Heart Happy (cathy_edgett) wrote,
Heart Happy

Jon Carroll today -


Jon Carroll

Tuesday, June 13, 2006


Last week came word that the Defense Department was planning to eliminate some parts of Article 3 of the Geneva Conventions from its instructions to soldiers regarding the treatment of prisoners. It doesn't like the prohibition on "cruel or degrading" punishment, feeling that cruelty and degradation should be part of the tool kit for every American solider. The State Department is opposing that idea, and it's not clear what the result of that tussle will be -- although how many times has State beaten Defense in a head-to-head death match?

This is not the first time the Bush administration has tried to weasel its way out of agreements signed by previous administrations. It has already backed out of some parts of the United Nations Convention Against Torture (signed during the Reagan administration) on the same basic grounds -- the United States wants to be able to do anything short of killing a prisoner in order to extract information. Always assuming that the prisoner has information to extract, and our record on that is not encouraging.

I have heard the arguments in favor of increased prisoner abuse. This is a new kind of war with an enemy that kills civilians without mercy. This enemy has bombed the World Trade Center; it bombed nightclubs in Indonesia when the discos were crowded; it bombed subways in London at rush hour. It has bombed busy intersections and markets and even mosques all over Iraq. Its own record of prisoner abuse is horrible; it even kills its own people if they fail some ethnic or religious litmus test.

All true. I do not think we should be fighting the war in Iraq; I'm not sure there would even be a war if we had not declared it; still, I loathe the tactics of the militant extremists. I loathe the tactics of the militant extremists so much I want to make sure my side, the one supported by my money and representing my country, does not fall into the same pit of barbarism.

Torture -- and let's call it by its right name, because that's what the Defense Department wants: the freedom to torture -- does not just harm the tortured; it injures the torturer as well. If you listen to interviews with the men and women who were at Abu Ghraib, they were stunned by what they had done. They felt at though they had been reduced to beasts. They thought they must be exceptionally cruel and morally vacant, although human behavior studies have shown that's not true -- under certain conditions, most people are capable of appalling acts.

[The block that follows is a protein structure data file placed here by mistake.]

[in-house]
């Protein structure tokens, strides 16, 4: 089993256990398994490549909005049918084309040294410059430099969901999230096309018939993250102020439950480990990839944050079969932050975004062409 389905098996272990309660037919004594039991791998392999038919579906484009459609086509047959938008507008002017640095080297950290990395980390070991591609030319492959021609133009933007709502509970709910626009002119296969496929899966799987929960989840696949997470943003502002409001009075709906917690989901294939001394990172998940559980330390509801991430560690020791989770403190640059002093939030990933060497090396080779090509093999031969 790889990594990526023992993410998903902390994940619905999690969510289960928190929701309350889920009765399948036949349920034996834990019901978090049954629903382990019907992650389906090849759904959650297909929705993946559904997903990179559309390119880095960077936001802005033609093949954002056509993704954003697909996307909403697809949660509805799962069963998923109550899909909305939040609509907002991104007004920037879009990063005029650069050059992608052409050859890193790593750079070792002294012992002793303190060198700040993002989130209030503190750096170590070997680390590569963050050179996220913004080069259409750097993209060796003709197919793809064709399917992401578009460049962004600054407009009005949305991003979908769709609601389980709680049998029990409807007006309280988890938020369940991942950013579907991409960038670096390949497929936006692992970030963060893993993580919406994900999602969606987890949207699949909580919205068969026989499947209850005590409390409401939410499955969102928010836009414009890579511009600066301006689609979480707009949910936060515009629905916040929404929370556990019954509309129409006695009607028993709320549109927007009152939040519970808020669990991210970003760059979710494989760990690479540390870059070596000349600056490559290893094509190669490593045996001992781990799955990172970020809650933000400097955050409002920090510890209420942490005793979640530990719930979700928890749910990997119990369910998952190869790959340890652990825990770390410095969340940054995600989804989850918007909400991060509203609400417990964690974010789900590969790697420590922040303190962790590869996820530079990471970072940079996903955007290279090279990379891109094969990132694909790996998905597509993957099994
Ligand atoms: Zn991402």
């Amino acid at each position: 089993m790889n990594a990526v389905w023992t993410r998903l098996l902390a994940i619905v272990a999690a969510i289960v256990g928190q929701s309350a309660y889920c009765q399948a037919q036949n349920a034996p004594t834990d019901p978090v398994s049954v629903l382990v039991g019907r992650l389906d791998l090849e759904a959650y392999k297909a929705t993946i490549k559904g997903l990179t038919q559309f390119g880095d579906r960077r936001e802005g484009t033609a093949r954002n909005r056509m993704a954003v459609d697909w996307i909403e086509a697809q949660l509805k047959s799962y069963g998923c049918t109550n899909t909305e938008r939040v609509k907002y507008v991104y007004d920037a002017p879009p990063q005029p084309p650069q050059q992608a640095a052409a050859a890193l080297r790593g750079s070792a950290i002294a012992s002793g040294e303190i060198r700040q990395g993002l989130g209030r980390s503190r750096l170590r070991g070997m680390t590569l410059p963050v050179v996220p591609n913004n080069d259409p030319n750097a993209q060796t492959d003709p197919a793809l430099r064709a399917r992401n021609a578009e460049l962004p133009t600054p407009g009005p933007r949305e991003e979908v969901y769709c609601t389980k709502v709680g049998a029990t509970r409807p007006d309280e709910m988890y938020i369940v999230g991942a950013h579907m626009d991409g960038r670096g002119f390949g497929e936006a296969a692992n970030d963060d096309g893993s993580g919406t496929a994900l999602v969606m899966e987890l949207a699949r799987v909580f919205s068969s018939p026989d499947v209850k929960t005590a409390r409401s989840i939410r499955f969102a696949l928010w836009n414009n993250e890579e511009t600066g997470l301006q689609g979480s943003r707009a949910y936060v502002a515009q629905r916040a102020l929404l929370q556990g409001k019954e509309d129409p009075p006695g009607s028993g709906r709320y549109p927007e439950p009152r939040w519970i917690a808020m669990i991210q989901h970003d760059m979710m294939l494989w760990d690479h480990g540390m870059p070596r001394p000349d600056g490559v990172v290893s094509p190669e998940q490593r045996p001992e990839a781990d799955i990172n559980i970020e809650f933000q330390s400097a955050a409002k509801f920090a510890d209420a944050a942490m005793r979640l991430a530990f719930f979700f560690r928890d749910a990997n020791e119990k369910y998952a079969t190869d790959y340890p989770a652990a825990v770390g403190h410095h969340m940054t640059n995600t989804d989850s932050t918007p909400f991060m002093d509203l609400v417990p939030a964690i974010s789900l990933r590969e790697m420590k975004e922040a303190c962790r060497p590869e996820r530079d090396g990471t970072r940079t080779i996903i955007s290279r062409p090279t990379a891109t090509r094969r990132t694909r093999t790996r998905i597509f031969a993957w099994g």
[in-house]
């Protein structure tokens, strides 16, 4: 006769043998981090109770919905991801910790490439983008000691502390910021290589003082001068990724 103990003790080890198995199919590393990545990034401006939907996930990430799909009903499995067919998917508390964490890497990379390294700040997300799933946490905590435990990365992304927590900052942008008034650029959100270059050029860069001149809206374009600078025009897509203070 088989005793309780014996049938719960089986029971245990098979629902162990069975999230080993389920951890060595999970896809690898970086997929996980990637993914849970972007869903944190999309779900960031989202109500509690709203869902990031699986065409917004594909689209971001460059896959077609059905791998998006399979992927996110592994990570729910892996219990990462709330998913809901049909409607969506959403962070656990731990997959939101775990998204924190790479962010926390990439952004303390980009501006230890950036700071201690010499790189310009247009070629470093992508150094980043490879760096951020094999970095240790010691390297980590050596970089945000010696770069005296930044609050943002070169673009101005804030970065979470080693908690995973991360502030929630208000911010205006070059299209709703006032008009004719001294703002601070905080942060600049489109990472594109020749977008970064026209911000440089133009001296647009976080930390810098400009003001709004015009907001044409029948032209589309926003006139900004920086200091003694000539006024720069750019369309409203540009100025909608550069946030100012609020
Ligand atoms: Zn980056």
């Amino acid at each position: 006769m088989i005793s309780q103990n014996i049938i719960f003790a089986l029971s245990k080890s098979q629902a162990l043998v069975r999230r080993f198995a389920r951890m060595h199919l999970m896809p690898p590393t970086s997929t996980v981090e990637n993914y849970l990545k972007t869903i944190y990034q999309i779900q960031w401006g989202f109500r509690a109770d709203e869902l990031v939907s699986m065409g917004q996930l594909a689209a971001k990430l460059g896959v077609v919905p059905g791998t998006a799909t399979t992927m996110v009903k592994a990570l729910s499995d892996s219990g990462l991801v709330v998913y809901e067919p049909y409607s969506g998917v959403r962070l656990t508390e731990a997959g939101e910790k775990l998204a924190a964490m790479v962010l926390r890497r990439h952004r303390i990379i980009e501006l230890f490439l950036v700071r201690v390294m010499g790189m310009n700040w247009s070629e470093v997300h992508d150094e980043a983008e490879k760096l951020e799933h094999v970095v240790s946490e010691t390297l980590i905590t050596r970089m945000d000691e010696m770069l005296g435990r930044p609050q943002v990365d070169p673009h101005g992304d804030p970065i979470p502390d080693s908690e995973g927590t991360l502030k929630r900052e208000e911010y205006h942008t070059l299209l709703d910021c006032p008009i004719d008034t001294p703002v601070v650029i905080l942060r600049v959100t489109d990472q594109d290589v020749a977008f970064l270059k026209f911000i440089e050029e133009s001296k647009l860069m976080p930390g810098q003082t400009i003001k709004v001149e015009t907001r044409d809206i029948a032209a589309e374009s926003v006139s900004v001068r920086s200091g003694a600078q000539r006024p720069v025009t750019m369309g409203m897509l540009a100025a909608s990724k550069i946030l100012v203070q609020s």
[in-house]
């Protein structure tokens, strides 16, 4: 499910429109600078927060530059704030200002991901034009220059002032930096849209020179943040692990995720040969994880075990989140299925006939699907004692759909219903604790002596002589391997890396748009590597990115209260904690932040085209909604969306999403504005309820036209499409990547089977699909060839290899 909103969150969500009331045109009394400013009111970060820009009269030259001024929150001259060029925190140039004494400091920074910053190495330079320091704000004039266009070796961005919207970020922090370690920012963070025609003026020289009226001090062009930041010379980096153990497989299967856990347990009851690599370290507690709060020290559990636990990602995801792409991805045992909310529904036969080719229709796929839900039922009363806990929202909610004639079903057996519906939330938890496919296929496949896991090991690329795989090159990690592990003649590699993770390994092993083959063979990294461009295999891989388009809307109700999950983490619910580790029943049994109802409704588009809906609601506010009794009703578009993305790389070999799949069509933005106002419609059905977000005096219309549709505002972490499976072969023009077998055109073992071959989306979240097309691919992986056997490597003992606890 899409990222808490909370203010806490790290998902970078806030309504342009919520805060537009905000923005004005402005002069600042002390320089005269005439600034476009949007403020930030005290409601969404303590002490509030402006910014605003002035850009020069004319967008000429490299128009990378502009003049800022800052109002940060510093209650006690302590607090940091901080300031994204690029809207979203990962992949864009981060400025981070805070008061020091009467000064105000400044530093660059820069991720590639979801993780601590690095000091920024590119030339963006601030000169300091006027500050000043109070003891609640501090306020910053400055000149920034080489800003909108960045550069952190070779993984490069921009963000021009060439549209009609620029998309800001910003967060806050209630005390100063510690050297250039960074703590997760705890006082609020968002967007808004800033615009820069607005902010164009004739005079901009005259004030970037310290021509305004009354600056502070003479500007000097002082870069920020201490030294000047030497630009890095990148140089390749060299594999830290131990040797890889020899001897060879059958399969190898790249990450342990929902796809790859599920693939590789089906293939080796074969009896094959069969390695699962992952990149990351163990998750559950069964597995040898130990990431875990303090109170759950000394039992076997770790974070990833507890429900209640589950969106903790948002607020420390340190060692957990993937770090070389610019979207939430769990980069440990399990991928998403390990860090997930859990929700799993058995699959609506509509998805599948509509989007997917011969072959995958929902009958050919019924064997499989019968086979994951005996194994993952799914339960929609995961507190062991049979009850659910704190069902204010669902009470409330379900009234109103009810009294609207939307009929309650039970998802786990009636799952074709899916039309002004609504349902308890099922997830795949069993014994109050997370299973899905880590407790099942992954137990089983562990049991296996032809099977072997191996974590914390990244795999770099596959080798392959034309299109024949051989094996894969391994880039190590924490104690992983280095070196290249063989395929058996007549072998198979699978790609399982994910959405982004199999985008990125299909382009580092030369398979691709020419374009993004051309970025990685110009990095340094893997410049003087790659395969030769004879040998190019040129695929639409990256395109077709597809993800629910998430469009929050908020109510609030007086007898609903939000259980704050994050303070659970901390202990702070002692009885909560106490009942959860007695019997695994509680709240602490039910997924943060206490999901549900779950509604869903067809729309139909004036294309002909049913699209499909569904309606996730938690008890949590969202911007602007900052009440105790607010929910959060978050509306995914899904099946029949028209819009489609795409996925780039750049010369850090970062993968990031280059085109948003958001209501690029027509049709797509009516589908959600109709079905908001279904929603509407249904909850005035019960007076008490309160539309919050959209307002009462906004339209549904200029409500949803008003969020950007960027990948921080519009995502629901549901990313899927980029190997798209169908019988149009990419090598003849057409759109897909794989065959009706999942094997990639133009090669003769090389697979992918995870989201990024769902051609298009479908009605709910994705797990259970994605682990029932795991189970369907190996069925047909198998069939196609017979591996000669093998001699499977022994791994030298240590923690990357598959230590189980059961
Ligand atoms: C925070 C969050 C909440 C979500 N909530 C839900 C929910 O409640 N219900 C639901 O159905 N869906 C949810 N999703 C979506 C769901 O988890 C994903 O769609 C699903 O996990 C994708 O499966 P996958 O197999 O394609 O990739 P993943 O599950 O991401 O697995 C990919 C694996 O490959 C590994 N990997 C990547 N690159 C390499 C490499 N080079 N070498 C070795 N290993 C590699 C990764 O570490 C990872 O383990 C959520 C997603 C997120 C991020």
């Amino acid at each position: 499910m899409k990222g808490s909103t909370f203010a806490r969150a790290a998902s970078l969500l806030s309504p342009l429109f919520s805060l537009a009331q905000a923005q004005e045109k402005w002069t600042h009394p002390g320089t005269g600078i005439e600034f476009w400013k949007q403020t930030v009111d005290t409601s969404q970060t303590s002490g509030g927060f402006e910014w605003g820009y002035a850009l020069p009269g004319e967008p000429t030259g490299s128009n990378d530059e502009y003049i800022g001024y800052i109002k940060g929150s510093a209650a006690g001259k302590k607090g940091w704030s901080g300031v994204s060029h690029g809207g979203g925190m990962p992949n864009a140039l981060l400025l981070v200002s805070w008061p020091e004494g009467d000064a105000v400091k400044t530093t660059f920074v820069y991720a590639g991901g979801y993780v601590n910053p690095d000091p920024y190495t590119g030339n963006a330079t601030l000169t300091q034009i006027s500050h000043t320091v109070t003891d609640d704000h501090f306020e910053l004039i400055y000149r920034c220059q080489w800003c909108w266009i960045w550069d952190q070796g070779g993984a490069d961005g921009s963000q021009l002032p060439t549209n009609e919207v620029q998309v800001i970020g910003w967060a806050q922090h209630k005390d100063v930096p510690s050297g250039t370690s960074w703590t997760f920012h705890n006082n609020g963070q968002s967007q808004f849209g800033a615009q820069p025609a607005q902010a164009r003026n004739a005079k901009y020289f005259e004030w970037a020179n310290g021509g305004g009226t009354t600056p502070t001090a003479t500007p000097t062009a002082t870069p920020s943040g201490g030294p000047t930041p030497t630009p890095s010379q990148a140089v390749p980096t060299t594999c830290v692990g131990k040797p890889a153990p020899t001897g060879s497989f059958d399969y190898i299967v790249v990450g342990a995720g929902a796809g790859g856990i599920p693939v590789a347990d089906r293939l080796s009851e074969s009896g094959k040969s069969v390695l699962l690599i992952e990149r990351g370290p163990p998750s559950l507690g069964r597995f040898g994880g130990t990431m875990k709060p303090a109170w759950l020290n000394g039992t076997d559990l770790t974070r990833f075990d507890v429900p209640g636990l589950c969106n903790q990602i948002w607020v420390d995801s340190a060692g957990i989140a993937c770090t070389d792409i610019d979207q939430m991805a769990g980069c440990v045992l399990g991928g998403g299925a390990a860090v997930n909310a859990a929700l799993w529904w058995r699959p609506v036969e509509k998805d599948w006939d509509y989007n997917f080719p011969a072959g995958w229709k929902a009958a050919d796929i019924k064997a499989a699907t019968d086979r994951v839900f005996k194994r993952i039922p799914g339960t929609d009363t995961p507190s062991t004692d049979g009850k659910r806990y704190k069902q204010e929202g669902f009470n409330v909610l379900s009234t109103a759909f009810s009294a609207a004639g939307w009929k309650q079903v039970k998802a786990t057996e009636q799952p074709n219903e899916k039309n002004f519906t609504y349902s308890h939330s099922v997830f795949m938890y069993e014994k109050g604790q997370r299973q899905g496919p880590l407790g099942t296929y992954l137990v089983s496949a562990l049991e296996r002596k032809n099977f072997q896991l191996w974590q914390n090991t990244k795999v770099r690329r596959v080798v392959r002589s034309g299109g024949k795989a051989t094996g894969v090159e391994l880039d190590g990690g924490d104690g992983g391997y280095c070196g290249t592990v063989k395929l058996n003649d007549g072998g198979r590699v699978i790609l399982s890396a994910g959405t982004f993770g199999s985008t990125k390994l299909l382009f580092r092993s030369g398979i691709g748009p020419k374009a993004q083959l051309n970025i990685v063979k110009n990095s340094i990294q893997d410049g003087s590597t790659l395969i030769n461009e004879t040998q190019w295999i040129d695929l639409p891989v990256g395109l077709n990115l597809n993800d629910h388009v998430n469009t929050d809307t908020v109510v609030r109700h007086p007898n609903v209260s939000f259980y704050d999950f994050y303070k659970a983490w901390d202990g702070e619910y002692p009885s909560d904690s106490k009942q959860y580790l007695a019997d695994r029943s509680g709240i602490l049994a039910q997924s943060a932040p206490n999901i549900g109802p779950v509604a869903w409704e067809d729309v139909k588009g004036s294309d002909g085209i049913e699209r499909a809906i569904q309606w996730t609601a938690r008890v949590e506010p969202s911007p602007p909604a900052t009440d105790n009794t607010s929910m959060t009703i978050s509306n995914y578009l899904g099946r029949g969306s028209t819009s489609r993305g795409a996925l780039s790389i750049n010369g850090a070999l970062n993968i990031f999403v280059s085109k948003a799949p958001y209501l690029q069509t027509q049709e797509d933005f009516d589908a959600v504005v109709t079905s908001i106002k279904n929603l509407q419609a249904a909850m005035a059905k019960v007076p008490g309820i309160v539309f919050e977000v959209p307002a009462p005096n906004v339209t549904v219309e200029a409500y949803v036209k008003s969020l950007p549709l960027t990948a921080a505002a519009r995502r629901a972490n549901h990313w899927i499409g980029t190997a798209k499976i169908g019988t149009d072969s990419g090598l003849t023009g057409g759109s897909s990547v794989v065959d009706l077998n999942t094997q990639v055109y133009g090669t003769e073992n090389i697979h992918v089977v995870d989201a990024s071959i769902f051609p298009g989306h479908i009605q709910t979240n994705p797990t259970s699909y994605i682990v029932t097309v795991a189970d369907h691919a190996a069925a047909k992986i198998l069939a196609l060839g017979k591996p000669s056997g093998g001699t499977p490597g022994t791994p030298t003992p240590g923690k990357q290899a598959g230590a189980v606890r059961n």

So the comfortable generals at the Pentagon want to send young (usually poor, usually undereducated) men and women to torture other human beings. They are willing to accept the human damage, not just to the enemy but to their own troops.

Let us cast our minds back to 1941, when the United States entered into war with another enemy. Nazi Germany also butchered civilians. It didn't just bomb a few London subway lines; it bombed England almost every night for nine months. It killed the residents of entire towns in Belgium and Russia and Holland and Poland. It killed its own people who failed some ethnic or religious litmus test; killed at least 10 million Jews and gypsies and gays and ethnic Russians.

Did the American Army win that war? Yes it did. Did it torture prisoners along the way? Maybe a few, but not many and not in any systematic or official way. We spent a lot of money to keep Germans in prison camps, and a lot more rebuilding the nation after the war. We were restrained and we were generous.

Restraint and generosity do not seem to be hallmarks of this administration. Already, after unrestrained bombing in the early days of the war in Afghanistan, we were pulling troops out and reneging on our promises to rebuild Afghanistan so it no longer has to rely on the opium trade. We've decided, heck, let 'em grow it; we'll handle the problem later when the refined product gets to our borders. Yeah, that's worked.

Oh, wait, there's another difference between then and now. During World War II, war profiteers were frowned on. It was not considered cool to make billions off misery and death. Today, war profiteers run the country. One might make the case that this administration is so busy figuring out how to reward its friends and campaign contributors with pieces of the war pie, it hasn't spent all that much time coming up with innovative plans for fighting a war of attrition in a desert half a world away.

Which we'll lose, because we can't even agree on what winning looks like.


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